South wall: two splayed windows, that to east has lighter coloured dressings that appear earlier than the standard in this church; a brass beneath the more westerly window records the erection of the window to three sons who died in 1847, 1849 and 1879, though it is not clear whether this is the whole window or just the glass. Elsewhere on the wall a hatchment and four 19thC memorials.

West wall: splayed window with brass of 1877 below, and one marble memorial.

South Chancel. General. Eastern half occupied by vestry approached by two steps; wooden board floor. Walls and roof as described under south nave.

North wall: organ + two bays of arcade

East wall: splayed window. Photographs and painting.

South wall: sink has replaced chimney and boiler.

Churchyard

Llandyrnog churchyard has a curious polygonal shape which is largely a modern development. The slightly less regular line of an earlier perimeter can be discerned on the north and north-east (see below), while the curving west and north-west sides were shaved back prior to 1931 to facilitate traffic movement on the road. There is also a rectangular extension on the east side. The churchyard is reasonably level though there may be a slight drop from east to west. It is still used for burial and is reasonably well maintained.

Boundary: south-west of the church, the churchyard is edged by a retaining wall rising to about 1.7m; on the south-eat is a rough masonry wall; on the north-east the extension is edged by a low stone retaining wall; and on the north-west is a stone wall with a drop to the road beyond.

Monuments: reasonably uniform distribution in the yard, though never dense. Many slate slabs flaking. There is a good range of monuments going back to the 17thC and even on the north side of the church there are tombs of the early 18thC, e.g. 1708. South of the church is a table tomb of 1670, and to the west a chest tomb of 1682.

Furniture: short distance to the south-west of the building is a sundial inscribed "Ratcliff: Holywell Lat: 53 1749". It is placed on a small rectangular-sectioned pillar with chamfered edges, which is weathering badly.

Earthworks: on the north-east is a low scarp bank up to 0.4m with a yew and a pine on it; this swings round and continues on the north as a more pronounced scarp a few metres inside the present perimeter. Together with the surviving, if modified, south-east and south-west sides they define a smaller raised churchyard with a tendency to curvilinearity.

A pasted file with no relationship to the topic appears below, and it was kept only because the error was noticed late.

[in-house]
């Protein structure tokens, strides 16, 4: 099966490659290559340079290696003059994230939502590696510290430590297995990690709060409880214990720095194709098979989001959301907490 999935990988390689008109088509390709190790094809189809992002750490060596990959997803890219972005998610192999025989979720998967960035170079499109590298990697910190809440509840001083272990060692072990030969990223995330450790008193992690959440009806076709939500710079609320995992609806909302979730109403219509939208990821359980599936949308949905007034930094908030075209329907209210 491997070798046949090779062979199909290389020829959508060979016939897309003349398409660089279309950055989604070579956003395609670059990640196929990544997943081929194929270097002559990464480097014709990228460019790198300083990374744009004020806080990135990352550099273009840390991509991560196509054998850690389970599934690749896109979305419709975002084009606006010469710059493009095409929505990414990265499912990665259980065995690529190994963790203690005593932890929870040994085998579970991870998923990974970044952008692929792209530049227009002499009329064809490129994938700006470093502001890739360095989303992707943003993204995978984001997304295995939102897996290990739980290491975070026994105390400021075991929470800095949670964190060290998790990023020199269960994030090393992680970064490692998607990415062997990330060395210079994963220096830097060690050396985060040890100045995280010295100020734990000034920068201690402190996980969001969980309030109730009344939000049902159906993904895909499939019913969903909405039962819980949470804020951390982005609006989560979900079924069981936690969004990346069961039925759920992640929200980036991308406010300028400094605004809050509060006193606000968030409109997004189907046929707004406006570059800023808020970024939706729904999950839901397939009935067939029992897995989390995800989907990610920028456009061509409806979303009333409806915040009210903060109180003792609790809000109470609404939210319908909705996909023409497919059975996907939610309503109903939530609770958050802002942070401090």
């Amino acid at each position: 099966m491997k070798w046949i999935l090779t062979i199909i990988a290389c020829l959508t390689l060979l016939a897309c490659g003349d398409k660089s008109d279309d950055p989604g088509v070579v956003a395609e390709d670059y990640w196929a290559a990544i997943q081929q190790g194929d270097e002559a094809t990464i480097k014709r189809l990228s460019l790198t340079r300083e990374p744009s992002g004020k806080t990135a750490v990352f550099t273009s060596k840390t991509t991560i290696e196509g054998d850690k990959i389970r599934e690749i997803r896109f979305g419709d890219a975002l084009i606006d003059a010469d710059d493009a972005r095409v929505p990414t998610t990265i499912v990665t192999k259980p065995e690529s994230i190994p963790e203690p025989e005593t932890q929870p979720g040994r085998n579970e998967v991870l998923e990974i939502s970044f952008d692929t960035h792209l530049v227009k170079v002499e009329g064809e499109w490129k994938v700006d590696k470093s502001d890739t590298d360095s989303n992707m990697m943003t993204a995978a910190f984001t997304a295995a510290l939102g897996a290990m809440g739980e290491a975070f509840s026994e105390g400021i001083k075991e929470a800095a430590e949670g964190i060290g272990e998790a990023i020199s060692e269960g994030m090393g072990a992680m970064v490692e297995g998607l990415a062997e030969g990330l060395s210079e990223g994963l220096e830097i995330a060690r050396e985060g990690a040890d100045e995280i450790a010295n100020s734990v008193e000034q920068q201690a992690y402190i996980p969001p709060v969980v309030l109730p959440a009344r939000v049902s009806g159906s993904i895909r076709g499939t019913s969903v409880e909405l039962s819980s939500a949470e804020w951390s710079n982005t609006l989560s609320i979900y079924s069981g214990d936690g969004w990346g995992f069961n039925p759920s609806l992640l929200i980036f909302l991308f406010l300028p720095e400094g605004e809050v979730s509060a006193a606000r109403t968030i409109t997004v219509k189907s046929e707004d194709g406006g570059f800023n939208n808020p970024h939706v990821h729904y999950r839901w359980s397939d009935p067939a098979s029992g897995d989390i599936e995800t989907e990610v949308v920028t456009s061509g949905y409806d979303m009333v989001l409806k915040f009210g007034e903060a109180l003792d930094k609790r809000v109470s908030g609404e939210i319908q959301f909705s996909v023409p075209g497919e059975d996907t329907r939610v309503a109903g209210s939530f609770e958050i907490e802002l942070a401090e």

Ancillary features: lychgate at north-west corner with limestone rubble walls and a timber roof; no date. At south-west is a simple iron gate approached by a flight of eight steps from the road. Another small gate on the north-east side gives access to a new graveyard on the opposite side of a track. Tarmac paths to porch and between to the gates on the west, slabs and flags in front of the porch.

Vegetation: yews, none of any great age, around edge of original churchyard, together with occasional pine. One yew in northern strip between scarp bank and perimeter wall.

Sources consulted

CPAT AP 95-006-0032; 95-C-0157/0159
CPAT Field Visit: 26 November 1996
Faculty: St Asaph 1876 (NLW)
Faculty: St Asaph 1931 (NLW)
Glynne 1884, 172
Gresham 1968, 165
Hubbard 1986, 195
Lloyd Williams and Underhill 1872, pl 21
NMR Aberystwyth
Neaverson 1953-54, 9
Plan c.1850: DRO/PD/47/1/38
Quinquennial 1995
Ridgway 1997, 126
Thomas 1911, 35


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Please note that many rural churches are closed to the public at certain times. It is advisable to check when the church will be open before visiting. Information about access, or how to contact parish clergy, can often be obtained from the relevant Diocesan Office which can be found through the Church in Wales website. Further information about Llandyrnog Church may also be found on the St Asaph Diocese website.


The CPAT Denbighshire Churches Survey Project was funded by Cadw as part of an all Wales survey of medieval parish churches.

This HTML page has been generated from the Cadw Churches Survey database & CPAT's Regional Historic Environment Record - 17/07/2007 ( 22:01:34 ).
Further information about this and other churches surveyed is available from the Regional Historic Environment Record, Clwyd Powys Archaeological Trust, Curatorial Section, 7a Church Street, Welshpool, Powys, SY21 7DL tel - (01938) 553670, fax - (01938) 552179, email - chrismartin@cpat.org.uk, website - www.cpat.org.uk.